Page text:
Saturday, February 28, 2015

On its way out.......

Well here it is the last day of February but it's like the first day of February. The ground is still covered with several feet of snow, and the cold seems to be locked in. They tell me this is the coldest February since 1935. But I have taken heart to the fact that tomorrow is March 1st. the unofficial start of Spring. For several days now on my morning walk I have noticed the sweet sound of birds singing, and that is a sure sign that the better days are on our doorstep. The days have been getting longer and the suns angle has proven in places that its rays are strong. I'm looking forward to my first outing since mid January, and that should come soon.

By the way do you remember that 100 mile piece of cheddar cheese I went after. On top of several macaroni and cheese dishes there were a few of these.

Granville Country Store N.Y. cheddar.

Grilled cheese on thickly sliced crusty bread.

Happy March folks.

Thursday, February 26, 2015

Cabela's C.G.R. Glass Rod

While wondering about Cabela's web site last week I came upon a sale that caught my eye. It was a particular fly rod, that fly rod was their "CGR" Cabela's Glass Rod. It was a three piece five foot nine inch three weight. It's price was 79.95. So for that price I was sure I was going to order one, and I did.

The rod was delivered to the Cabela's retail store in East Hartford, so there was no shipping charge, and I picked it up Tuesday. When I brought it home and unpacked it I was thrilled by what I saw. The rod blank was a polished green, and had spigot ferrules, precise markings, nicely spaced guides and exceptional cork. The reel seat is also cork which is part of the handle which has a very nice taper, sliding rings are used to hold the reel.

When I assembled the rod the three pieces fit snuggly and separated with that nice "pop". When assembled the rod had a great feel, soft but not like a wet noodle. I paired it up with a Battenkill 3/4 reel with a 3wt line and took it out to cast it. The rod loaded well and cast the line beautifully. I was able to roll cast without much effort, which is a big part of small stream fishing.

I am very anxious to fish this rod. I have a particular stream in mind but I'll have to wait until the freeze is gone. I think for a price of 79.95 I got a gem of a deal.

Tuesday, February 24, 2015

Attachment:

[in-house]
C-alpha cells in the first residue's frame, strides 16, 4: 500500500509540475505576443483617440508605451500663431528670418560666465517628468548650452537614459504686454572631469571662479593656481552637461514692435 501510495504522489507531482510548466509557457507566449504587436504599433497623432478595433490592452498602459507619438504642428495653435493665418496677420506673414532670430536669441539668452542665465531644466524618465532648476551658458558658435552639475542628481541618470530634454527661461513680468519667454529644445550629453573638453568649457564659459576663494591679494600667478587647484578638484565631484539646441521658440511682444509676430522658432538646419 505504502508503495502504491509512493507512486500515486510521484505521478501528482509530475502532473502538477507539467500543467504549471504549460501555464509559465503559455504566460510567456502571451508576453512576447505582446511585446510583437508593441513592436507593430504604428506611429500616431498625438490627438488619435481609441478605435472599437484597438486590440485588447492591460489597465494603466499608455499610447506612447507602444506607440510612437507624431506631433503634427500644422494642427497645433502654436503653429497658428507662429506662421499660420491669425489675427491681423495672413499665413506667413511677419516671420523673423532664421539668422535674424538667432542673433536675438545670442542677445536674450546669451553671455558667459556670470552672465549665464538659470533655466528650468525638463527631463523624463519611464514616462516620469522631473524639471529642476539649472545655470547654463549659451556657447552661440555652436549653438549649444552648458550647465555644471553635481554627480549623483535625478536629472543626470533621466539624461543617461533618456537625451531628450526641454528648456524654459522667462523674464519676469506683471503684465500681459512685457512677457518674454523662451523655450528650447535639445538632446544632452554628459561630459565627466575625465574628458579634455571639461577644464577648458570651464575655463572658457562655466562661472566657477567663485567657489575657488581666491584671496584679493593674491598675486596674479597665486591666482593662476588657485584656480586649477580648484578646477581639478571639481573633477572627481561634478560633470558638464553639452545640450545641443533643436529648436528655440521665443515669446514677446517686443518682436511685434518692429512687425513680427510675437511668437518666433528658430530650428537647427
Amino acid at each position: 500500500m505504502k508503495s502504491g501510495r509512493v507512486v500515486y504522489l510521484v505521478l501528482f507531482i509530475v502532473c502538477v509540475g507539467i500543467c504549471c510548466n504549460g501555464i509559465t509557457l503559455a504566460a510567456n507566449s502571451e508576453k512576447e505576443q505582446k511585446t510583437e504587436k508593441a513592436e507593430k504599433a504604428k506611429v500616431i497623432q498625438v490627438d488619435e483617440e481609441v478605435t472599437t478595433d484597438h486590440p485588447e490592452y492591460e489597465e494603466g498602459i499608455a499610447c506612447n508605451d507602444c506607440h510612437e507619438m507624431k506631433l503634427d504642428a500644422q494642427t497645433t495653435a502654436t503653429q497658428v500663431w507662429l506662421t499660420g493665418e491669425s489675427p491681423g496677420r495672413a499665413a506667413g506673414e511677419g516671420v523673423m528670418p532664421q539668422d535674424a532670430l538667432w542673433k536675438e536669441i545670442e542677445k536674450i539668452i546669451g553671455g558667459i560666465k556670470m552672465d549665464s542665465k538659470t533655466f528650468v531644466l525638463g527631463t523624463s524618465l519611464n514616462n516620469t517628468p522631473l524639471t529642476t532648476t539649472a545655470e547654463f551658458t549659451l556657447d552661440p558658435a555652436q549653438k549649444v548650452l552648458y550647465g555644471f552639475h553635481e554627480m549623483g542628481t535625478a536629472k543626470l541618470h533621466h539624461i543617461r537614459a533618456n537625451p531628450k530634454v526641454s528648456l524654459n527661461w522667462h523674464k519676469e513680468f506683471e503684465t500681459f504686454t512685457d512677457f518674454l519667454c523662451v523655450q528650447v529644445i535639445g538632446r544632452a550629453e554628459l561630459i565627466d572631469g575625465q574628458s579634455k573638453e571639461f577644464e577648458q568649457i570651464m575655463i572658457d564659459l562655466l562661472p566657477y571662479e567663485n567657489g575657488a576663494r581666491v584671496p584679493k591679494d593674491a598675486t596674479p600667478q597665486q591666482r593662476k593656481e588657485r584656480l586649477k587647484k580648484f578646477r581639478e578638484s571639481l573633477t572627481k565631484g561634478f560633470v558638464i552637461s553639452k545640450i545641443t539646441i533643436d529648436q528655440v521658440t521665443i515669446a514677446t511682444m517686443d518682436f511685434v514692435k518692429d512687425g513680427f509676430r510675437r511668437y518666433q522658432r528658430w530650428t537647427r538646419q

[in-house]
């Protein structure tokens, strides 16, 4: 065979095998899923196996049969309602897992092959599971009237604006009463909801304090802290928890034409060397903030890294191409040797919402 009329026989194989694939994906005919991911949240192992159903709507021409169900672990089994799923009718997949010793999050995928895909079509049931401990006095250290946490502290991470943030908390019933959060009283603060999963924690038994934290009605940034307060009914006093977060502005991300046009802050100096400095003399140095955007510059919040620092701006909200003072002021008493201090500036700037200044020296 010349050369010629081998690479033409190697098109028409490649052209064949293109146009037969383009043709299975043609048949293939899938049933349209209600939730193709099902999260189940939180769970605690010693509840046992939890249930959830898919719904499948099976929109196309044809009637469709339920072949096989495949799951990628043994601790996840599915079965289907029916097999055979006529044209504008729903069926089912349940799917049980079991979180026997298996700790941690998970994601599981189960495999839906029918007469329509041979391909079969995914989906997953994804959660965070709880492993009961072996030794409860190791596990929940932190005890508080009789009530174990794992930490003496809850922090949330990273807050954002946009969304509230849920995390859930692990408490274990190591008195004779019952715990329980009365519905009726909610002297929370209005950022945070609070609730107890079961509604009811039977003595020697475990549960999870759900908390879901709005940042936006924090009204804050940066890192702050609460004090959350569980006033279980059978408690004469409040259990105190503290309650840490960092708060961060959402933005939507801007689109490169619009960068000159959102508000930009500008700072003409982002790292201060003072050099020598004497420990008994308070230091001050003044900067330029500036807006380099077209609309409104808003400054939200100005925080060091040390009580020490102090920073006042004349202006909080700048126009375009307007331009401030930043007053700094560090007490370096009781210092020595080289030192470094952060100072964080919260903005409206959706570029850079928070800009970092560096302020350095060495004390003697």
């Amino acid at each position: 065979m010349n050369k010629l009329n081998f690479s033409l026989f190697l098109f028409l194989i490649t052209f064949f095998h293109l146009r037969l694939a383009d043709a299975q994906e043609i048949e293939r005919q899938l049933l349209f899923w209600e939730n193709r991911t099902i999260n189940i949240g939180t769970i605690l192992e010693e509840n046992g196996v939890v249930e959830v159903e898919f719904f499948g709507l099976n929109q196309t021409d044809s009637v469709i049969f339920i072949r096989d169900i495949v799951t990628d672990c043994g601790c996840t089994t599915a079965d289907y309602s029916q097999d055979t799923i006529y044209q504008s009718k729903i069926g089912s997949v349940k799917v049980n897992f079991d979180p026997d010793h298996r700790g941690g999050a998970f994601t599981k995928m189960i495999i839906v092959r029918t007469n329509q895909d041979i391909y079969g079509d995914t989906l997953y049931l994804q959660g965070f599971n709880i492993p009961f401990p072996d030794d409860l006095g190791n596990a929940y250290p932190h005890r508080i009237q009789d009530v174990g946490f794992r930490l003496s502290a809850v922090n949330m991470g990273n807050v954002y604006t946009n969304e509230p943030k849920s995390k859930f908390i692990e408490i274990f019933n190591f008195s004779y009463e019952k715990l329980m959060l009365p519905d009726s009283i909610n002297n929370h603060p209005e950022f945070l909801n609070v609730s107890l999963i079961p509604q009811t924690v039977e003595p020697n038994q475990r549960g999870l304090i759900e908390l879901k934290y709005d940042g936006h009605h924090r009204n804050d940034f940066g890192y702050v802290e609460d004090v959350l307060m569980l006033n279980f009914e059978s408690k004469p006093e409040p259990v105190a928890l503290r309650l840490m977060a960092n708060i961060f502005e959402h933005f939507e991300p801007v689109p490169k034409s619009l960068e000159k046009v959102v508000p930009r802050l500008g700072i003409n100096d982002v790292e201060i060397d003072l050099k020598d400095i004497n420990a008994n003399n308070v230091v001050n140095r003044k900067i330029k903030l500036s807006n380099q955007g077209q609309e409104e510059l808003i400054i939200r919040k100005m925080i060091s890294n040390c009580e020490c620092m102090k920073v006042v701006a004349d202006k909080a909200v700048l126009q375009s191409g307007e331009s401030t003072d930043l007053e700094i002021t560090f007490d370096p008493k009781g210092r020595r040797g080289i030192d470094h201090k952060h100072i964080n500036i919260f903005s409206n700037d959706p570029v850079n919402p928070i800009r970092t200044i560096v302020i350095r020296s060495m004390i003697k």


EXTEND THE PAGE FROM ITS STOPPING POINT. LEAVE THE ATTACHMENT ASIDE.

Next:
To evolve, not in the sense of long time evolution as with time since it all began, but the evolution of a fly angler. Many an angler has evolved from the typical bait fisherman, one who loves to catch any fish that will take his bait, and hopes that the fish will be plenty and fill his bucket. Said angler then finds lures, these wonderful deceivers made of shinny steel, colored plastic and rubber. These tools enable him to catch many fish and also bigger fish. The progression continues and soon many of these anglers find fly fishing. A whole new world opens up. There are wonderful tools available to the fly angler and the way a finger nail clipper has evolved over the years, he will never catch up on what's new.

So now with the way of taking fish the fly angler still has that desire to catch the most and biggest fish. His end method has changed and catch and release is employed. The description I have written can apply to many, and I have been part of some of the above. Now going 20 plus years my love has been in the quest of wild trout and these seem to be found in small streams.

Out of these streams there will never be a monster taken unless you might consider a 10 inch fish a monster...I have though. The clarity of the water, the small rise forms seen as a brook trout surfaces to grab an insect, and the sound that you can only hear while fishing a small stream.

It's places like these where I have evolved to. This is where I most want to be. I can find pleasure in in these places that I can't find on other waters. My pleasure grows with the capture and release of a 5 inch brook trout, probably more so than I can describe.

How can ones day be any brighter.

Saturday, February 21, 2015

His back is broken. And some streamer stuff.

I'm not going to dwell on winter for long, giving it but a few words. We have snow in our forecast but it comes with some moderating temps, it's going to get to about 40 tomorrow, a slight dip into the mid teens early next week and after that I see the old mans back broken. The other day Jeanette and I went searching for some open water and we found it. The only problem there was thigh high snow leading to it. I think a week from now I might be able to access the stream.

Now to some streamer stuff. I was tinkering around with the use of certain feathers to create a more life like streamer. Below is some of my tinkering.

The two base wing feathers are a badger feather dyed black. Some of the highlights of this feather show clearly. The second feather is a grizzly feather dyed green. It is a feather that can show many variations depending on how deep it is fished.

This is a marabou feather from a ringneck pheasant. These feathers are located along the back and the rump of the bird.

This is the marabou after the fluff at the base is stripped away. This feather will be used as a shoulder for the streamer.

Here is the complete wing. The black feather followed by the green grizzly feather, then the marabou shoulder and jungle cock. My thought on using the marabou for the shoulder is that the movement of the marabou in the water will give the illusion of a gill plate moving in a life like motion. This is subtle but at time could make the difference between a look and a strike. After assembly of the fly I realized some added realism could be had by placing a small red mallard feather before the marabou.

The completed streamer fly. It has a green yarn body with gold tinsel. The belly is white schlappen with a red throat.